Sarah Witt is the artist behind @Switt_Art, and has used lockdown to paint everyday to keep her distracted from the unexpected twists and turns of life at the moment. Sarah also works as the Sales and Events coordinator at Coin Street, a social enterprise based in Waterloo.
Growing up I always wanted to be an artist but noticed so many of my artistic inspirations were men. Even writing this blog, I considered artists within the LGBT+ community who have inspired me, but I’m sad to say I couldn’t think of a single queer female artist that was representative of my style.
If I had to associate my art with an era in Art History I would say abstract expressionism; thick textures, vibrant colours, and spontaneity being at the heart of all my work. I recently took the plunge and created by own art business, Switt Art. I have slowly but surely been selling my art since the start of this very extraordinary year. Painting gives me so much joy and I’ve never found “work” so easy…
Switt Art's Colours of Coral (2020)
When you consider the renowned abstract expressionists of the mid-twentieth century, you cannot help but feel that it was a predominantly heterosexual male period. That said there must have been women, queer or otherwise, who were artistically expressing themselves in an abstract way.
It was all too easy to recall the names of David Hockney, Gilbert and George, Francis Bacon, Jasper Johns, Robert Rauschenberg… There is no doubt that all of their art has greatly influenced my own style, but why didn’t a single queer female artist make it into my Art History curriculum. I’ve decided to use this blog as an opportunity to educate myself, and hopefully you too.
This all brings me to Betty Parsons. Betty was a prolific queer artist, born in New York in 1900. The Betty Parsons Gallery opened in Manhattan in 1946 and became famous for representing the ‘four horsemen’ of abstract expressionism, as she herself called them: Barnett Newman, Jackson Pollock, Mark Rothko and Clyfford Still. Whilst managing her own gallery, Betty took every weekend off to make her own art at her beachfront studio in Long Island. She said art was her ‘relaxation’ and she loved it for its own sake (1*) – this is something I can relate to. Betty died in 1982 and her art finally achieved acclaim in the long-overdue New York retrospective, (2*) “Invisible Presence” in the Alexander Gray Associates in 2017. (3*)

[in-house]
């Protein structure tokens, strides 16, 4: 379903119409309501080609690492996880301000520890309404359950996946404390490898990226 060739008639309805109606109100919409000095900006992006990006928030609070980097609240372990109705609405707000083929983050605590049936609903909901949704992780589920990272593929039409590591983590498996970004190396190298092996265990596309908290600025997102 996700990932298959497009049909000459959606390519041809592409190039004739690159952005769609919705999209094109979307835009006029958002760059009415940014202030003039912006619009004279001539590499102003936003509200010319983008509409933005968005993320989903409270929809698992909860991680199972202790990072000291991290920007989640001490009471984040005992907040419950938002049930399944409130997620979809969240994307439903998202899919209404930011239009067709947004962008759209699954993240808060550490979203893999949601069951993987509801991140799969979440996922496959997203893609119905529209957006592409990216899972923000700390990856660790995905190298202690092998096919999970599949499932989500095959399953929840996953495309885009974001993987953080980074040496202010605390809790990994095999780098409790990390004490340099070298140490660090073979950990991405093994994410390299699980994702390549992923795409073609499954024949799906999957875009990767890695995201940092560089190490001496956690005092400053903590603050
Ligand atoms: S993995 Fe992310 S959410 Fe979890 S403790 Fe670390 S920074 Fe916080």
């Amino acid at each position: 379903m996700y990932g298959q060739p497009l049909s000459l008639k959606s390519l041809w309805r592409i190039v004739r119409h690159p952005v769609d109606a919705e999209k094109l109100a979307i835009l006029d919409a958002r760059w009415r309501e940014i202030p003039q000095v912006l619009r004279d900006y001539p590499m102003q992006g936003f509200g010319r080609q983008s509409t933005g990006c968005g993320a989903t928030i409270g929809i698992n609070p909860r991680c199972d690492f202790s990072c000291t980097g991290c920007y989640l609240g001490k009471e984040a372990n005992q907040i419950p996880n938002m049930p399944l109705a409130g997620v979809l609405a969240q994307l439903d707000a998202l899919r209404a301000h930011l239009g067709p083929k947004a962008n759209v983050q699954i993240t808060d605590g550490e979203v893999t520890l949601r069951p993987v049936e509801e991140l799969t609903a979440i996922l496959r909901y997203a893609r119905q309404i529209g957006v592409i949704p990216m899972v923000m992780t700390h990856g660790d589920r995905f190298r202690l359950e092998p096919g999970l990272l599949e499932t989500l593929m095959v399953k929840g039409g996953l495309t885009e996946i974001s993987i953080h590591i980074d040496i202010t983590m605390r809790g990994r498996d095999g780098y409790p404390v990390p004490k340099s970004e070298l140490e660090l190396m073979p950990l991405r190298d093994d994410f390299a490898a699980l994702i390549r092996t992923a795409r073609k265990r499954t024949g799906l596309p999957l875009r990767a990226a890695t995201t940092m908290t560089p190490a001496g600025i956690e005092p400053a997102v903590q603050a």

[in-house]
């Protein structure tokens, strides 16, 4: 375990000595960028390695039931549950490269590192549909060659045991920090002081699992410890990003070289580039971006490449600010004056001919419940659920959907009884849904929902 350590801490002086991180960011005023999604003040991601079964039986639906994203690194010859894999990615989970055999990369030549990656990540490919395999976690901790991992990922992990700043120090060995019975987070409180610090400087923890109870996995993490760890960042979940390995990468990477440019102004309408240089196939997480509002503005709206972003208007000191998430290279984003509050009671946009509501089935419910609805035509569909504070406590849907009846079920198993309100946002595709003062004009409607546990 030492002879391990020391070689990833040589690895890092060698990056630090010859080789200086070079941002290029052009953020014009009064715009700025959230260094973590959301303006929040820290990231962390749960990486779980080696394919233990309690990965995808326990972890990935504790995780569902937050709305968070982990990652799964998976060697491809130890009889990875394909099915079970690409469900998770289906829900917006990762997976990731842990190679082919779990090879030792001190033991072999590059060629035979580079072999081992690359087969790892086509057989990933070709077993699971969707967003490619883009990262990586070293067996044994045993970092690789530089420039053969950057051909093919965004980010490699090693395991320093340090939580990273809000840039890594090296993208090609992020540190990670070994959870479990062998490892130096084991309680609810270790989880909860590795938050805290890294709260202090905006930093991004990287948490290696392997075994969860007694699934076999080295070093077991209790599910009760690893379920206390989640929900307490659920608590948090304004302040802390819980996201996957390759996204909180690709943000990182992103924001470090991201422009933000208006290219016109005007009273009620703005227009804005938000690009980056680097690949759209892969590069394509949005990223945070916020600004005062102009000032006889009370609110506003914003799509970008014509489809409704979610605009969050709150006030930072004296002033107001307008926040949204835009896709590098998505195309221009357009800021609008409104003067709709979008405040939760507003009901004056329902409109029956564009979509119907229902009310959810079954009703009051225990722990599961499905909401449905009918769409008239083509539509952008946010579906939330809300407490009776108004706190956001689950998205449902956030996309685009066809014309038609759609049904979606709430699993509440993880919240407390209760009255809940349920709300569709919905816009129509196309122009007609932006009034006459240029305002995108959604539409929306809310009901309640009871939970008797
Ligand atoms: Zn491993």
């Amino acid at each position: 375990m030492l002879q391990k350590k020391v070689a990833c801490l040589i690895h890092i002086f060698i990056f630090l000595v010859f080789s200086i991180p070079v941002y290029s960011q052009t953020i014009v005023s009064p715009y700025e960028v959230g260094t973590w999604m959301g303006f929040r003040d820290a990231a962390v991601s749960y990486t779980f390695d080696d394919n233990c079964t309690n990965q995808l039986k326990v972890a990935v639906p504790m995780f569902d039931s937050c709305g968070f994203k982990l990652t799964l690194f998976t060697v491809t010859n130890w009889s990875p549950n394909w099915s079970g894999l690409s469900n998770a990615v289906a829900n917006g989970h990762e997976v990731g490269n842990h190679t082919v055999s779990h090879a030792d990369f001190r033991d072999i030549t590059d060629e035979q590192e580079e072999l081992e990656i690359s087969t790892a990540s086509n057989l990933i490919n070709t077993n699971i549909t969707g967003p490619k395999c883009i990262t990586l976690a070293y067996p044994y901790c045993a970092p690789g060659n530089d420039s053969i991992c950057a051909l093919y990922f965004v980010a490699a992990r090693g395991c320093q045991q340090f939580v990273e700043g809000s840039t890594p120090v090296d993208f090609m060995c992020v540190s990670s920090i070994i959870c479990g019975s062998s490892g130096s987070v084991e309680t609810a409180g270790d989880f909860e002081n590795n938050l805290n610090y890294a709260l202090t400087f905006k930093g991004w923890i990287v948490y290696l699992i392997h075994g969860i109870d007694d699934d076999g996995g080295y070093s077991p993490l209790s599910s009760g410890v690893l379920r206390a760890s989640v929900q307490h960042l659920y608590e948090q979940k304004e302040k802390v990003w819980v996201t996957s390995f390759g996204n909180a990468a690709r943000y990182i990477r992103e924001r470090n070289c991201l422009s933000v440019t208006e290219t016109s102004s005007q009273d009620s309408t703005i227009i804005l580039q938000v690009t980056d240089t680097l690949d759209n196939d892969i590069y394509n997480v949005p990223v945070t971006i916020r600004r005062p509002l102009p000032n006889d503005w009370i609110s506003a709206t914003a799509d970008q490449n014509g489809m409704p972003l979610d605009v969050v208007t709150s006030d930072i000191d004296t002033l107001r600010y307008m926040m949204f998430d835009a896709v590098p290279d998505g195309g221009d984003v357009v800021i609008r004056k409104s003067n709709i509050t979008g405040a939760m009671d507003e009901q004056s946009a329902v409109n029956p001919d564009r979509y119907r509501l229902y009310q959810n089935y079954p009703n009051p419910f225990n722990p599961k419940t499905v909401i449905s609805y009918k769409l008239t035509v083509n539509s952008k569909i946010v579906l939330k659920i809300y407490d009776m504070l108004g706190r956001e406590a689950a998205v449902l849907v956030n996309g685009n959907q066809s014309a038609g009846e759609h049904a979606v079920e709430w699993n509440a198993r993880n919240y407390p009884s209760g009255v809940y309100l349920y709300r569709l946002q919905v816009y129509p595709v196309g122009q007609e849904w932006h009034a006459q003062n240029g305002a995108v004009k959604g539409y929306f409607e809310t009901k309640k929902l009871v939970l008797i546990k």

Parson's Flame (1967)
As well as painting, I work for Coin Street, managing gallery@oxo and the raw rusty warehouse that is Bargehouse. I would love to diversify the range of artists we work with to ensure that everybody is seen and heard.
During this Pride Month, it is more important than ever to find ways to show support for one another and express our true selves. If you’re an LGBT+ artist, and would like to exhibit in the future, please don’t hesitate to contact me. Equally, if you love creating too, feel free to send me a DM via my Instagram, I’d love to hear more about your work!
Gallery enquiries: firstname.lastname@example.org
As part of Pride Month 2020, Crossbeam and Waterloo Festival are presenting a blog, featuring LGBTQIA+ artists and those who hold LGBTQIA+ art dear to them.
Josh Mock, curating the series, writes:
"It is my hope that by sharing the stories of diverse artists, we can appreciate and celebrate all those who strive to use art as a vehicle for LGBTQIA+ inclusion, activism, and advocacy."